I was reading an article about the differences between good stress and bad stress. When I finished the article, I was laughing out loud.
I know–me laugh? That’s ridiculous.
The article said that bad stress is similar to being a soldier on the front lines. That would make sense. I mean, you are looking at a potential loss of your life, not to mention a limb or a bodily organ. That’s a pretty stressful situation. I then thought of other ‘bad stress’ type situations. Maybe having your car stall on train tracks while there is an oncoming train could be stressful; especially if you just bought the damn car. Being stuck in the middle of a dog fight can be another bad stress situation. Dog bites, and more particularly, dog claws and scratches are extremely painful. They can also leave some very emotional scars.
When I walk my dogs, some people won’t even look at them–or me. They’ll cross the street. They’ll stop and back off about ten feet so I can walk past them. They are frozen in their tracks with a wide-eyed look of fear.
I’m pretty sure it’s just the way I look and not the dogs. I have to get my drooling and mouth foaming under control.
That reminds me to refill my prescription for anti-mouth foaming pills.
Speaking of animals, I believe another bad stress moment would be to see an animal getting hit by a car. Worse yet, you hit the animal with your car. This happened to me several years ago during a snowstorm. My son was in seventh grade and had been invited to a party. I went to pick him up later in the evening when the snow was about six inches deep and there was no snowplow to be found. If you live in Illinois, you can relate to phantom snowplows. As we pulled into our subdivision there was another car that followed directly behind us. With the thick snowflakes falling down onto my windshield; I saw what appeared to be a rabbit which hopped across the street about eight feet in front of my car. My first thought was, doesn’t this rabbit have peripheral vision? Does he or she know that it’s snowing and I’m in a moving vehicle? With the other car directly behind me, I know I couldn’t stop unless there was going to be some serious car damage.
I heard a bump and then saw fur flying over my windshield.
There was silence in the car. My mouth was wide opened–I tried to scream but couldn’t. I unintentionally killed this innocent little animal who was probably going out for a pack of smokes and his family never saw him again. My son witnessed the whole scenario. He looked at me stone faced and said, “What’d you do THAT for??!”
That’s bad stress.
Good stress is going to Starbucks and getting your favorite cup of calories. Little did you realize that the lid wasn’t put on correctly by the Barista. It spills on you and in your car. It’s good stress because your life isn’t in danger; unless the stuff in the cup causes third degree burns. This would then turn into bad stress because medical attention would be required while you are screaming and recklessly driving to the nearest emergency room. You’re also probably swearing out loud to the Barista; as you can imagine, I would be swearing.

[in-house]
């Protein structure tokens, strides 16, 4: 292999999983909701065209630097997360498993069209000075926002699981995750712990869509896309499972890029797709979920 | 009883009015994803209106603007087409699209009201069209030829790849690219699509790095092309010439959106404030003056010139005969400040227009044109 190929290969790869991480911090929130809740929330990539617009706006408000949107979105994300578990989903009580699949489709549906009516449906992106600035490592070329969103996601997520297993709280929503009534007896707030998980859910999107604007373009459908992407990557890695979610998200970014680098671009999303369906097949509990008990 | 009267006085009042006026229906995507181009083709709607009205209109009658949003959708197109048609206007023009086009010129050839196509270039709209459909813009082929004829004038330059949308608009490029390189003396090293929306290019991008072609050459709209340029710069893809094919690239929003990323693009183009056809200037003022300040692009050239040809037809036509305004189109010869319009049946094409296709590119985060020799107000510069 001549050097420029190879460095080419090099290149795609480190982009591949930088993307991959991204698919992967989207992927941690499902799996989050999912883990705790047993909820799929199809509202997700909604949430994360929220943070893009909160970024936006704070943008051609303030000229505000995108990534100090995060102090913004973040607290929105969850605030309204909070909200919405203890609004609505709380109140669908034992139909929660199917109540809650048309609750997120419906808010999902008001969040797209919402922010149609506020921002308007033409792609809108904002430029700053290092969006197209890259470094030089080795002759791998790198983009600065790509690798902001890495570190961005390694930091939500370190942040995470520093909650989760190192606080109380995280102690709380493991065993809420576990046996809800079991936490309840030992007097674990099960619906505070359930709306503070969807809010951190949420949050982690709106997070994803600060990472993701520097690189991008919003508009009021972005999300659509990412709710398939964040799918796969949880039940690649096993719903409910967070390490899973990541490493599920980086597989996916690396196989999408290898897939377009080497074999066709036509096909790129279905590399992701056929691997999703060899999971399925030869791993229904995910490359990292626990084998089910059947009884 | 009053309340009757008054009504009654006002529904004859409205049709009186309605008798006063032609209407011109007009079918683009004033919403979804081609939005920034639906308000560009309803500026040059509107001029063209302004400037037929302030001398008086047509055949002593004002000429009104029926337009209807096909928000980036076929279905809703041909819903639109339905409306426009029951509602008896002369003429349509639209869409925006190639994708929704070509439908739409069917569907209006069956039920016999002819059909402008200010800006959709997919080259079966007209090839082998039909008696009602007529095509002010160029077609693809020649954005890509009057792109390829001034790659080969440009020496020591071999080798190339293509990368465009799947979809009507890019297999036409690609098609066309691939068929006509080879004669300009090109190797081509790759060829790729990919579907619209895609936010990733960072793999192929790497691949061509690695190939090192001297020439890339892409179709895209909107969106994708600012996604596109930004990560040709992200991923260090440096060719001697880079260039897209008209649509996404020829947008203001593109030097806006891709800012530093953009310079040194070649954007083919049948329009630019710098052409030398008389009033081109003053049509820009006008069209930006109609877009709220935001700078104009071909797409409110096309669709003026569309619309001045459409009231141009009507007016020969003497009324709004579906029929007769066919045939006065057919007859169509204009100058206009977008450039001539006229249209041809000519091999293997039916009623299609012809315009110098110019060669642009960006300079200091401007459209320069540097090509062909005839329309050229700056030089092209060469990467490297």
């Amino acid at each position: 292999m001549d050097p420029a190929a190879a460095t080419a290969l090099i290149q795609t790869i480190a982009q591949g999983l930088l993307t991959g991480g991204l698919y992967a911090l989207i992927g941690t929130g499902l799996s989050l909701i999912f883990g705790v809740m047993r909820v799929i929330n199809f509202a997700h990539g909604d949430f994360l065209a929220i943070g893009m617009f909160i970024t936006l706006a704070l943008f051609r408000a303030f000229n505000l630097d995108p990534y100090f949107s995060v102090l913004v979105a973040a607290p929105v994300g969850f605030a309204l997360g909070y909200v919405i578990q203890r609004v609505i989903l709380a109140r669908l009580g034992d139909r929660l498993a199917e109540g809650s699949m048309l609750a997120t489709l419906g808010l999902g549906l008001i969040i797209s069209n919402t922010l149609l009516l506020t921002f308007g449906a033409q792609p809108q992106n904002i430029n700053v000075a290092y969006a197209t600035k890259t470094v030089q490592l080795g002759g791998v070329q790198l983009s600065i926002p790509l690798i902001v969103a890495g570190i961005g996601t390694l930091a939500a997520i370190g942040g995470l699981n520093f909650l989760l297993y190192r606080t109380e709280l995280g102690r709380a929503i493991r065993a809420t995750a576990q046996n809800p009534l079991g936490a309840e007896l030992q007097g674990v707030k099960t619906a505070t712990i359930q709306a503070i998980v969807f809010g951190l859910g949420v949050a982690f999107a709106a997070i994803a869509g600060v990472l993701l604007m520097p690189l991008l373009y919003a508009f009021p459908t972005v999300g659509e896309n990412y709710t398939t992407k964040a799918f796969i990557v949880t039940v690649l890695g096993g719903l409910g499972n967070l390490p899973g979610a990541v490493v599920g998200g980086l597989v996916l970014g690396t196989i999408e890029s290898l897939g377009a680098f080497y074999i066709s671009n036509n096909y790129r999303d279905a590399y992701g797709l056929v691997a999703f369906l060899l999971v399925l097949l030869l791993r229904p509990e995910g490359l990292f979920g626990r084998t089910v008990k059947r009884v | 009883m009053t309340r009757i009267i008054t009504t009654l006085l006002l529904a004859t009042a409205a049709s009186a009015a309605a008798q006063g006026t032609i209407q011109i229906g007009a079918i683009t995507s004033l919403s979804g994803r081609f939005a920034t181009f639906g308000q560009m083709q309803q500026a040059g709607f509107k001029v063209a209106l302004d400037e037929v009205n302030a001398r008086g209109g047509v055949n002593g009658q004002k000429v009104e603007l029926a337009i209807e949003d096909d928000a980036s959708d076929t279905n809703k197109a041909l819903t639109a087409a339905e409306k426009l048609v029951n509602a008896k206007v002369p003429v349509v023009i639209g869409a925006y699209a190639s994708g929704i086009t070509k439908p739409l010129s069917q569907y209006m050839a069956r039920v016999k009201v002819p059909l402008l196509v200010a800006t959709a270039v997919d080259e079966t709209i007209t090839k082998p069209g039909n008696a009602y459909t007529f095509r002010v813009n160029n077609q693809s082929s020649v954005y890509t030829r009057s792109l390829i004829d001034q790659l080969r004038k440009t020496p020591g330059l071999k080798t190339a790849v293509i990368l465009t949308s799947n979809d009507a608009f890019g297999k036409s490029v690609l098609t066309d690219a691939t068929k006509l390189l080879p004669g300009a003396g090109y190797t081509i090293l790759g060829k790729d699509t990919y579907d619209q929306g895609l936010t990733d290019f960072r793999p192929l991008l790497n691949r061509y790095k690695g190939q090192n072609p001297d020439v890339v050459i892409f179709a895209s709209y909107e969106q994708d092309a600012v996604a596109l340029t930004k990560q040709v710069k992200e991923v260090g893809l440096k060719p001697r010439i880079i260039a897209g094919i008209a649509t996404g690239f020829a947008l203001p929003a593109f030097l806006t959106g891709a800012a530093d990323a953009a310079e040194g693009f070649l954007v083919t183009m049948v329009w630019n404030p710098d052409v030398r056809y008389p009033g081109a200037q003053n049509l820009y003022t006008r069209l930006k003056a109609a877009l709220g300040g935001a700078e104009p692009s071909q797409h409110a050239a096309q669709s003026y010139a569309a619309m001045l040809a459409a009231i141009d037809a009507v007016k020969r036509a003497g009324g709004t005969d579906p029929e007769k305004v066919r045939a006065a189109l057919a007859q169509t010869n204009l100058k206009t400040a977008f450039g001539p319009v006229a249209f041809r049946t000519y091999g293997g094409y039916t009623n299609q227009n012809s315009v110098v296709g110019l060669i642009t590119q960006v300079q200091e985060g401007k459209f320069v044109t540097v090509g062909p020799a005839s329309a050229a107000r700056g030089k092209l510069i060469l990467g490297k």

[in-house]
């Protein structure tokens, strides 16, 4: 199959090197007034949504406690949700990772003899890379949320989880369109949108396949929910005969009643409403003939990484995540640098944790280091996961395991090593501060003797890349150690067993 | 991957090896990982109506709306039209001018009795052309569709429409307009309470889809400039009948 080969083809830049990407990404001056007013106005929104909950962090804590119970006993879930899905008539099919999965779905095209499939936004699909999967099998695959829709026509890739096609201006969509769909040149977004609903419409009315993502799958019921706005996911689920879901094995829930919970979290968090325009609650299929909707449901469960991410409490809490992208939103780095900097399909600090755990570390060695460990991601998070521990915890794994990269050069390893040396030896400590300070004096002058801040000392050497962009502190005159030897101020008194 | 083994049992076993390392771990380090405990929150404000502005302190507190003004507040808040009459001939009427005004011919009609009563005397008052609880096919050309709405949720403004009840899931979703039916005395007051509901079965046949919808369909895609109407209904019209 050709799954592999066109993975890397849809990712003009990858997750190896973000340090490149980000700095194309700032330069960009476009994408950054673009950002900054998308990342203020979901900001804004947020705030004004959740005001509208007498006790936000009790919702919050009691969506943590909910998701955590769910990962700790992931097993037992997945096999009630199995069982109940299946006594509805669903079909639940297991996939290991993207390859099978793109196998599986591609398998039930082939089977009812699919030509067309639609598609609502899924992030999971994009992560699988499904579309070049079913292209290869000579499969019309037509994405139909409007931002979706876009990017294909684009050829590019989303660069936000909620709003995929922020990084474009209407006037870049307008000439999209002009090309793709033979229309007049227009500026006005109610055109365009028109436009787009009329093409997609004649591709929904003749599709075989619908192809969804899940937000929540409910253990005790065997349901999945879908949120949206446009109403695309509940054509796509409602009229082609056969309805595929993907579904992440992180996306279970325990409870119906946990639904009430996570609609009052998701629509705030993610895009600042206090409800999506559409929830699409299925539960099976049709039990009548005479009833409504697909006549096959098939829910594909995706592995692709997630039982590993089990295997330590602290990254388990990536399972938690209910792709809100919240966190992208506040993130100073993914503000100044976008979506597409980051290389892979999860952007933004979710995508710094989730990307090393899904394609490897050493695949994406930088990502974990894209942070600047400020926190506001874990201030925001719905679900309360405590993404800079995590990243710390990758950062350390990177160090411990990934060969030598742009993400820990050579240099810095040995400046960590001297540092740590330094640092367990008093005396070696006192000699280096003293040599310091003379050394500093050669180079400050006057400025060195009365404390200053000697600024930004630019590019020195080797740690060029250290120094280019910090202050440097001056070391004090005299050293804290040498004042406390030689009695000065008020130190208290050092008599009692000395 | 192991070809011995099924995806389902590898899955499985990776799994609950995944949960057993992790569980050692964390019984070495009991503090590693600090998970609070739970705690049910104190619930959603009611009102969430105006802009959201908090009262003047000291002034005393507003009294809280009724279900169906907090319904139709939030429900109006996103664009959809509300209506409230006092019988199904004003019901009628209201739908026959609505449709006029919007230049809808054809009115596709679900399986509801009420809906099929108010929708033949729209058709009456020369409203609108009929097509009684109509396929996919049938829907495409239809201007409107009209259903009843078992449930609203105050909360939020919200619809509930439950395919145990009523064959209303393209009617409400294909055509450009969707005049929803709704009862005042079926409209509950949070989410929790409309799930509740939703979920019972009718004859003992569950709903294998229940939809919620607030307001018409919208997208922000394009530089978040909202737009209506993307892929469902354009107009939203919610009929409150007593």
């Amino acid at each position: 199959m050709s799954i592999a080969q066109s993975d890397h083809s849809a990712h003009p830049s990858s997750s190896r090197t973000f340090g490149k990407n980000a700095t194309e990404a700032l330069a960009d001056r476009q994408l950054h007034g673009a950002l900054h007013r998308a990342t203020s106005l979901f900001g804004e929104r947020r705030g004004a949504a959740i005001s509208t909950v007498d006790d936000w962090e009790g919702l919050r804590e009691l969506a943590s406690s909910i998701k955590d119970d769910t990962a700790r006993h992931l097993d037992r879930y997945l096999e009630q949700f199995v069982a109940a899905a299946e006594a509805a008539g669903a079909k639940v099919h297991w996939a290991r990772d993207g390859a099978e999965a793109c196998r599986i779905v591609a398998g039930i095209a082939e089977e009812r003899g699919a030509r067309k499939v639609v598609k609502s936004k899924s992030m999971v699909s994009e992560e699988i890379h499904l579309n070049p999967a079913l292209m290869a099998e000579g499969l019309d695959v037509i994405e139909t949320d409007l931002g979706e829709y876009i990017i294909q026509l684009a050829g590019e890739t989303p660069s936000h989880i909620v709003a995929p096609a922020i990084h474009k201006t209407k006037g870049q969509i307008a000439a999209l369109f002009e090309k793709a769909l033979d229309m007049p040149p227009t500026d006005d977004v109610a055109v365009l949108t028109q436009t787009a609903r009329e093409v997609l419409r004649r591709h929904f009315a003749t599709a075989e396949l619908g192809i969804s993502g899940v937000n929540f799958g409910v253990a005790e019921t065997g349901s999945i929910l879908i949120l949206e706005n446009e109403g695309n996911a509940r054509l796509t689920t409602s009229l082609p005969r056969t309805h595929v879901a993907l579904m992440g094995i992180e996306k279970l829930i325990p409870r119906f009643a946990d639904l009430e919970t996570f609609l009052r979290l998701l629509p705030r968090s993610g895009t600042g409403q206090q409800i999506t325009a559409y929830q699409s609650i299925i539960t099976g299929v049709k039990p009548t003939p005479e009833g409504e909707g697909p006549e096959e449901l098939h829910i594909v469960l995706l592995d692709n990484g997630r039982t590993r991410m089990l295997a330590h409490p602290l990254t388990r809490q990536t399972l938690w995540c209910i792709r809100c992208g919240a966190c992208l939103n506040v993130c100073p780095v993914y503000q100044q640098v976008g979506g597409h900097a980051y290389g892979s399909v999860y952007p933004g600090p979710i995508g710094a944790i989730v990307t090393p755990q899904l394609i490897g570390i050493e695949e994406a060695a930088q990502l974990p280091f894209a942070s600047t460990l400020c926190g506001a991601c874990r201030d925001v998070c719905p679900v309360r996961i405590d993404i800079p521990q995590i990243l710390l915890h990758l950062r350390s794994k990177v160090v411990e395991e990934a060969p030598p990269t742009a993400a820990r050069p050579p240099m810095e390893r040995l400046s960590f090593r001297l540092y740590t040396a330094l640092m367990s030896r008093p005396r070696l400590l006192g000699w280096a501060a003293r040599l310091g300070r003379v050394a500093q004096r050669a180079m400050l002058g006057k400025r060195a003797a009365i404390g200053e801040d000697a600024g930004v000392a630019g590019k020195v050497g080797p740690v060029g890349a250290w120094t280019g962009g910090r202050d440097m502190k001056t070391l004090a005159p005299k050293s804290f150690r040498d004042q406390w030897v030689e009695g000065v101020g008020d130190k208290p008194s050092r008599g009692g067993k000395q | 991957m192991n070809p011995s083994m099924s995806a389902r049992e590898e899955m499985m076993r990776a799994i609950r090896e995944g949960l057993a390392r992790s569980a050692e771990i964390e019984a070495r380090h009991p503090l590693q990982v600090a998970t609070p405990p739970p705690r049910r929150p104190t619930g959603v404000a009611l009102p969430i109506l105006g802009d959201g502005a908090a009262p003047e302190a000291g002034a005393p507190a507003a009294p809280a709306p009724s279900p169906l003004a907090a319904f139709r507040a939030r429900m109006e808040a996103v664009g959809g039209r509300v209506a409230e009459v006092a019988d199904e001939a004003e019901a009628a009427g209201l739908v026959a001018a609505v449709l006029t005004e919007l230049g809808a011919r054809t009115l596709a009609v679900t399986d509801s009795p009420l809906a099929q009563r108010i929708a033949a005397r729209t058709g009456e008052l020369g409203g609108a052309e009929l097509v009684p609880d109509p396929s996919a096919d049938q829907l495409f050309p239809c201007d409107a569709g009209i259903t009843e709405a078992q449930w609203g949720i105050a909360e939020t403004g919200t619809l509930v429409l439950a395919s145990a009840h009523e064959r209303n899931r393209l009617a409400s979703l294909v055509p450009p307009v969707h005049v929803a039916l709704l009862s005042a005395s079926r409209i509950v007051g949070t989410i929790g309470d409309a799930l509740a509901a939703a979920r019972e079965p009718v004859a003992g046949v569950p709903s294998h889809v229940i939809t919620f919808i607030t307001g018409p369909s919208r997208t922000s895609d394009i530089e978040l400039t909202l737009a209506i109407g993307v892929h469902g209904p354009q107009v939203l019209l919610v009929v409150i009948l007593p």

When thinking about work, bad stress is starting a new business and it’s sinking like a fucking stone in the river of Debt (this is in Greece). Good stress is when you start a new business and you can’t keep up with all the work because it’s just you doing all the work while your worthless employees stand around pretending to work when they really aren’t. Along with the work scenario, bad stress is seeing someone go into the refrigerator and take your lunch bag. This lunch bag clearly has your name on it with a warning that states, “If I see you stealing my lunch, I’m going to make you give me the keys to your house, and then I’m going to drive there and stab you with your own lunch. That’s what I’m gonna do.”
I know–it’s a lot to write on a lunch bag, but it’s been stolen on several occasions. This just goes to show you how great my lunches were. Good stress is when you are enjoying your OWN lunch, but you left the tiny bottles of vodka at home.
Good stress is teaching your son how to swing a golf club when he’s six years old. I, along with my ex-husband, took our son to a driving range because he really wanted to learn how to swing a golf club. In order to secure safety for others’ around us–including ourselves, we went to the end of the driving range. Matt, my son, was doing pretty good with the first few swings. Around the tenth swing, he let the golf club slip out of his hands. I heard, “whip, whip, whip.” It was the kind of sound helicopter blades make, but at a slower pace. As I heard the whipping sounds, I saw the golf club fly through the air.
This was good stress because it seemed as if it was going to land in the grass behind us.
Then it turned into bad stress when it whiffed past the top of a lady’s head, and her red-neck husband/boyfriend/pimp started calling us “white trash.” He thought the woman had been seriously wounded by the golf club. I requested paramedics to avoid a lawsuit and there wasn’t anything wrong with her. It was bad stress–at least for me–because the man started tearing into my kid. My son apologized for his golf club flinging; my ex-husband quickly took Matt away from the scene. The red neck and me stood nose to nose as to who was going to throw the first punch. There were no injuries–he wouldn’t dare touch me in front of all of those people looking at him. It turned into a good stress situation afterward because we stopped for ice cream.
Good stress is teaching your dog how to pee and poop in the yard. After spending 30 minutes outside with him, you take him inside where he decides to poop on your kitchen floor you just cleaned. Yeah, it stinks. The situation as well as the dog poop. But at least I didn’t step in it.
That would have been bad stress; for the puppy.
Good stress or bad stress. The cure to stress is booze or exercise; or both.